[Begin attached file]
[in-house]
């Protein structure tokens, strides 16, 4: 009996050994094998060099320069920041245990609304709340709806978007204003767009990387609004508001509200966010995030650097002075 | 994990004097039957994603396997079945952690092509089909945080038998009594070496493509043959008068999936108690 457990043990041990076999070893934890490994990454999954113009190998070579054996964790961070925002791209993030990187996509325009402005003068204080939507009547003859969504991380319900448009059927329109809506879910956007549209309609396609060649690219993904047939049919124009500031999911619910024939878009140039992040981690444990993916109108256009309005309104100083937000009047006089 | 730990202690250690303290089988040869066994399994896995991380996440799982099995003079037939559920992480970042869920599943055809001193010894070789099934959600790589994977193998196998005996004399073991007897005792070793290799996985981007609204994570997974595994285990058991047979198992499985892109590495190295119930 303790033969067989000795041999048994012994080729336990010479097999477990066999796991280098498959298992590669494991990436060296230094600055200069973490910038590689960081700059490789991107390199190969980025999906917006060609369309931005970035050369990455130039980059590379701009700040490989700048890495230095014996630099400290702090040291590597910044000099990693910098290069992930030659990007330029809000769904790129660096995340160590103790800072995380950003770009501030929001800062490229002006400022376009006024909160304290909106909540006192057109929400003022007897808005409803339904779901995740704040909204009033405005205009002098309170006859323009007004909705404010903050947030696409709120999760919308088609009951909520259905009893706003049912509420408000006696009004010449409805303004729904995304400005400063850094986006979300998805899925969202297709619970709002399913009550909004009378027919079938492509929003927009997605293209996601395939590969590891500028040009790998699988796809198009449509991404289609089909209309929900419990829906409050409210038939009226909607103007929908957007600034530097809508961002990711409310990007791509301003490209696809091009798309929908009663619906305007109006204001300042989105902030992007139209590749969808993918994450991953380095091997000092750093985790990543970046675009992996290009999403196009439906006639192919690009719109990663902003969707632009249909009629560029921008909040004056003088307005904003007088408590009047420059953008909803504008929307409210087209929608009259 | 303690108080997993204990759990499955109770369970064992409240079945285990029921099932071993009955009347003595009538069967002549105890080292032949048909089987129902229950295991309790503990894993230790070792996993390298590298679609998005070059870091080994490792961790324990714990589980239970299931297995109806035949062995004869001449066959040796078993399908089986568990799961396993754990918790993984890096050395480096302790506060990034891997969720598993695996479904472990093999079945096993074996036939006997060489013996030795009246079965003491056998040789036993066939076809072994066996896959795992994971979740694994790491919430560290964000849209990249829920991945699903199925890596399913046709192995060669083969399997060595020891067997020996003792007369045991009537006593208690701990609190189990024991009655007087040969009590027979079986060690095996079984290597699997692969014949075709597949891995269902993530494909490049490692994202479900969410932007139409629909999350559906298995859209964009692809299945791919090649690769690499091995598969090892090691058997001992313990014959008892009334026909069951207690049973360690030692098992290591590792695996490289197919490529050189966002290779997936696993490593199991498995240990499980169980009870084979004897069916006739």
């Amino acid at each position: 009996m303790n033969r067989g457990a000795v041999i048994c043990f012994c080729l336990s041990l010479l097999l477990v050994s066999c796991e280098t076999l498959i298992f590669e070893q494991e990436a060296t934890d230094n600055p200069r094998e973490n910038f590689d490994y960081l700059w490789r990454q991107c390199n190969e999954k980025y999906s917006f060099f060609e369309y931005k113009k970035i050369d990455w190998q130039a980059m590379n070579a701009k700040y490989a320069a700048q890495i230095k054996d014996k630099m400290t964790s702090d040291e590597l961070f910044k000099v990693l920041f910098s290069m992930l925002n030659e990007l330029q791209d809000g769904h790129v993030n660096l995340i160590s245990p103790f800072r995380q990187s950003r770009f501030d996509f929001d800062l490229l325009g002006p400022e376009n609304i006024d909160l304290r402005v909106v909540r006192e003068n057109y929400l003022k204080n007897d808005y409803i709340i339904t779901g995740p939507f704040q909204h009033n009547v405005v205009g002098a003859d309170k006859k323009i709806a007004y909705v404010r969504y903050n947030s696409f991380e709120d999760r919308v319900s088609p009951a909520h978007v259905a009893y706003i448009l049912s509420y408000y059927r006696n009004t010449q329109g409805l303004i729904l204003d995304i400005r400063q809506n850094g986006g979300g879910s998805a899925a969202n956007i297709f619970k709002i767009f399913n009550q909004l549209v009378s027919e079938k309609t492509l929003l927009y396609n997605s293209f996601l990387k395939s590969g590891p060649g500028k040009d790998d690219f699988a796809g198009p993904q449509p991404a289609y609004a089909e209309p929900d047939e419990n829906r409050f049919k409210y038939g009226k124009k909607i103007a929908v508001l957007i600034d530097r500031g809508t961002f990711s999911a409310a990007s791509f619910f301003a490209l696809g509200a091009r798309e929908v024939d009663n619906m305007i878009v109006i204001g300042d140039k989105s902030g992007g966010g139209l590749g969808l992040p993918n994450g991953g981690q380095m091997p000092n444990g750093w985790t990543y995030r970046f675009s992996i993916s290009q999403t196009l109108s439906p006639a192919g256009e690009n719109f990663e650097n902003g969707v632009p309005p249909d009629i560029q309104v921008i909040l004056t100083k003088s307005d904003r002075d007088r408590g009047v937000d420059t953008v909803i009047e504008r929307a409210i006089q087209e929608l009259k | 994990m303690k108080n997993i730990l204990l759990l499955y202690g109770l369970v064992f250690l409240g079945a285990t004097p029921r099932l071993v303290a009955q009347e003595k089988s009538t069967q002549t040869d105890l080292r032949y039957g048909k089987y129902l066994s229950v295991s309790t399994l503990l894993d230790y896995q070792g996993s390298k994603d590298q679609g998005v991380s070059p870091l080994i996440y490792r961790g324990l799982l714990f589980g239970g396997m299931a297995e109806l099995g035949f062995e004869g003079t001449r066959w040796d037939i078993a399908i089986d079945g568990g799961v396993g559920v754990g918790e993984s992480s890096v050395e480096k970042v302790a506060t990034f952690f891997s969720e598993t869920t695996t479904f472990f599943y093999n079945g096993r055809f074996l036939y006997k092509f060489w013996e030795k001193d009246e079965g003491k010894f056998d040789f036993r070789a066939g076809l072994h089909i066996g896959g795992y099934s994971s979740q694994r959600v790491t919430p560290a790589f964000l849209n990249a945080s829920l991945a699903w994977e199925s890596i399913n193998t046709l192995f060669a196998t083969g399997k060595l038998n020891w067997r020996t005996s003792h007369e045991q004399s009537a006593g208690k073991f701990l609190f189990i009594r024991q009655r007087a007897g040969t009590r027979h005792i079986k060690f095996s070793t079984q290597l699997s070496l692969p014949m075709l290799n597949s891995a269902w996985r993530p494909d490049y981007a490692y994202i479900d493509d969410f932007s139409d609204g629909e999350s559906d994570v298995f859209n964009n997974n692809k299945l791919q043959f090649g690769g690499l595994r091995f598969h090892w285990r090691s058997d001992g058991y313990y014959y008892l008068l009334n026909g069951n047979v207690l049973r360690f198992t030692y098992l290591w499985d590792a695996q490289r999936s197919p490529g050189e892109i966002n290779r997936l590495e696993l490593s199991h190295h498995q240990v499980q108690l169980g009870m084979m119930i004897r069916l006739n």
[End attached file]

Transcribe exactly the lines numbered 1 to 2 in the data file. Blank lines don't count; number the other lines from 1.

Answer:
[in-house]
């Protein structure tokens, strides 16, 4: 009996050994094998060099320069920041245990609304709340709806978007204003767009990387609004508001509200966010995030650097002075 | 994990004097039957994603396997079945952690092509089909945080038998009594070496493509043959008068999936108690 457990043990041990076999070893934890490994990454999954113009190998070579054996964790961070925002791209993030990187996509325009402005003068204080939507009547003859969504991380319900448009059927329109809506879910956007549209309609396609060649690219993904047939049919124009500031999911619910024939878009140039992040981690444990993916109108256009309005309104100083937000009047006089 | 730990202690250690303290089988040869066994399994896995991380996440799982099995003079037939559920992480970042869920599943055809001193010894070789099934959600790589994977193998196998005996004399073991007897005792070793290799996985981007609204994570997974595994285990058991047979198992499985892109590495190295119930 303790033969067989000795041999048994012994080729336990010479097999477990066999796991280098498959298992590669494991990436060296230094600055200069973490910038590689960081700059490789991107390199190969980025999906917006060609369309931005970035050369990455130039980059590379701009700040490989700048890495230095014996630099400290702090040291590597910044000099990693910098290069992930030659990007330029809000769904790129660096995340160590103790800072995380950003770009501030929001800062490229002006400022376009006024909160304290909106909540006192057109929400003022007897808005409803339904779901995740704040909204009033405005205009002098309170006859323009007004909705404010903050947030696409709120999760919308088609009951909520259905009893706003049912509420408000006696009004010449409805303004729904995304400005400063850094986006979300998805899925969202297709619970709002399913009550909004009378027919079938492509929003927009997605293209996601395939590969590891500028040009790998699988796809198009449509991404289609089909209309929900419990829906409050409210038939009226909607103007929908957007600034530097809508961002990711409310990007791509301003490209696809091009798309929908009663619906305007109006204001300042989105902030992007139209590749969808993918994450991953380095091997000092750093985790990543970046675009992996290009999403196009439906006639192919690009719109990663902003969707632009249909009629560029921008909040004056003088307005904003007088408590009047420059953008909803504008929307409210087209929608009259 | 303690108080997993204990759990499955109770369970064992409240079945285990029921099932071993009955009347003595009538069967002549105890080292032949048909089987129902229950295991309790503990894993230790070792996993390298590298679609998005070059870091080994490792961790324990714990589980239970299931297995109806035949062995004869001449066959040796078993399908089986568990799961396993754990918790993984890096050395480096302790506060990034891997969720598993695996479904472990093999079945096993074996036939006997060489013996030795009246079965003491056998040789036993066939076809072994066996896959795992994971979740694994790491919430560290964000849209990249829920991945699903199925890596399913046709192995060669083969399997060595020891067997020996003792007369045991009537006593208690701990609190189990024991009655007087040969009590027979079986060690095996079984290597699997692969014949075709597949891995269902993530494909490049490692994202479900969410932007139409629909999350559906298995859209964009692809299945791919090649690769690499091995598969090892090691058997001992313990014959008892009334026909069951207690049973360690030692098992290591590792695996490289197919490529050189966002290779997936696993490593199991498995240990499980169980009870084979004897069916006739």